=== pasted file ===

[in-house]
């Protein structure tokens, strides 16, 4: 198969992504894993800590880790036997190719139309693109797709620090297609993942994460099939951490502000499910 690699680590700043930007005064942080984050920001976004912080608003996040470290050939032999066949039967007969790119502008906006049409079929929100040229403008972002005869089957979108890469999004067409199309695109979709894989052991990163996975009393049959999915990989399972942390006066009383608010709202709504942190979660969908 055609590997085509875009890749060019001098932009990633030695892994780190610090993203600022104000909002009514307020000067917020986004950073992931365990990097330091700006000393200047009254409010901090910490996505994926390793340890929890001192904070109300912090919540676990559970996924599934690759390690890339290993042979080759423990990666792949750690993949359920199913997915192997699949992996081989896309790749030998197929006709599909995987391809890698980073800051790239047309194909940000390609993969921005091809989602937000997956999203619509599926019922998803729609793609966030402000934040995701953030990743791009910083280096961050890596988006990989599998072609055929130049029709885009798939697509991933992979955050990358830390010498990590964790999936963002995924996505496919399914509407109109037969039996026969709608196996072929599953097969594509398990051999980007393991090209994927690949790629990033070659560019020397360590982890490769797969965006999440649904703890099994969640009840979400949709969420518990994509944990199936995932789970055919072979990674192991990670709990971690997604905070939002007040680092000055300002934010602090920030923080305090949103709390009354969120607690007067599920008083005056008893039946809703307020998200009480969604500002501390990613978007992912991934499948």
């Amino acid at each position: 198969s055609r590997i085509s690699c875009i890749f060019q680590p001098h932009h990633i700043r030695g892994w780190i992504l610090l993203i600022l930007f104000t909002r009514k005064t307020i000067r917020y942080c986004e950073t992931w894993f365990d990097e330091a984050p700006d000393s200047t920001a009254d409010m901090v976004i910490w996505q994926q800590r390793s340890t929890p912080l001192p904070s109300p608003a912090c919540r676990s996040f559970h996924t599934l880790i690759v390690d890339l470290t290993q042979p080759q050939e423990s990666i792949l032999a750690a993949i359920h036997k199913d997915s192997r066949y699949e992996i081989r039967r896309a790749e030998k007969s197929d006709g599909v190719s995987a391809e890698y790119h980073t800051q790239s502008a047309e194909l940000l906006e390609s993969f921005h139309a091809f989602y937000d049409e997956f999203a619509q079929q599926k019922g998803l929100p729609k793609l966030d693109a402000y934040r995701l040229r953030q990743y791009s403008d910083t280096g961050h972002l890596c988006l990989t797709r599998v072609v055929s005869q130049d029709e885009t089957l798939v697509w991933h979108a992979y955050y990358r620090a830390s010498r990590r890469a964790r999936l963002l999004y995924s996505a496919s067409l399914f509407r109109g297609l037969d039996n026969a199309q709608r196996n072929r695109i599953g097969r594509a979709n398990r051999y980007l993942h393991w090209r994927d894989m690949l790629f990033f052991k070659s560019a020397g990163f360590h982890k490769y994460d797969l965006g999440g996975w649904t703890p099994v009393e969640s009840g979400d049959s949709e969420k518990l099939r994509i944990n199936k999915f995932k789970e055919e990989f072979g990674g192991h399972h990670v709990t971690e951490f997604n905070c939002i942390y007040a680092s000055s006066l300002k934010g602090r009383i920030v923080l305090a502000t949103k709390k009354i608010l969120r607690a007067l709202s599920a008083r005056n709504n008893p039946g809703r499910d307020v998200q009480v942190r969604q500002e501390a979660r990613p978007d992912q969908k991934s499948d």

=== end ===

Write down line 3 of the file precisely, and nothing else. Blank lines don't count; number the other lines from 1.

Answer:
């Amino acid at each position: 198969s055609r590997i085509s690699c875009i890749f060019q680590p001098h932009h990633i700043r030695g892994w780190i992504l610090l993203i600022l930007f104000t909002r009514k005064t307020i000067r917020y942080c986004e950073t992931w894993f365990d990097e330091a984050p700006d000393s200047t920001a009254d409010m901090v976004i910490w996505q994926q800590r390793s340890t929890p912080l001192p904070s109300p608003a912090c919540r676990s996040f559970h996924t599934l880790i690759v390690d890339l470290t290993q042979p080759q050939e423990s990666i792949l032999a750690a993949i359920h036997k199913d997915s192997r066949y699949e992996i081989r039967r896309a790749e030998k007969s197929d006709g599909v190719s995987a391809e890698y790119h980073t800051q790239s502008a047309e194909l940000l906006e390609s993969f921005h139309a091809f989602y937000d049409e997956f999203a619509q079929q599926k019922g998803l929100p729609k793609l966030d693109a402000y934040r995701l040229r953030q990743y791009s403008d910083t280096g961050h972002l890596c988006l990989t797709r599998v072609v055929s005869q130049d029709e885009t089957l798939v697509w991933h979108a992979y955050y990358r620090a830390s010498r990590r890469a964790r999936l963002l999004y995924s996505a496919s067409l399914f509407r109109g297609l037969d039996n026969a199309q709608r196996n072929r695109i599953g097969r594509a979709n398990r051999y980007l993942h393991w090209r994927d894989m690949l790629f990033f052991k070659s560019a020397g990163f360590h982890k490769y994460d797969l965006g999440g996975w649904t703890p099994v009393e969640s009840g979400d049959s949709e969420k518990l099939r994509i944990n199936k999915f995932k789970e055919e990989f072979g990674g192991h399972h990670v709990t971690e951490f997604n905070c939002i942390y007040a680092s000055s006066l300002k934010g602090r009383i920030v923080l305090a502000t949103k709390k009354i608010l969120r607690a007067l709202s599920a008083r005056n709504n008893p039946g809703r499910d307020v998200q009480v942190r969604q500002e501390a979660r990613p978007d992912q969908k991934s499948d």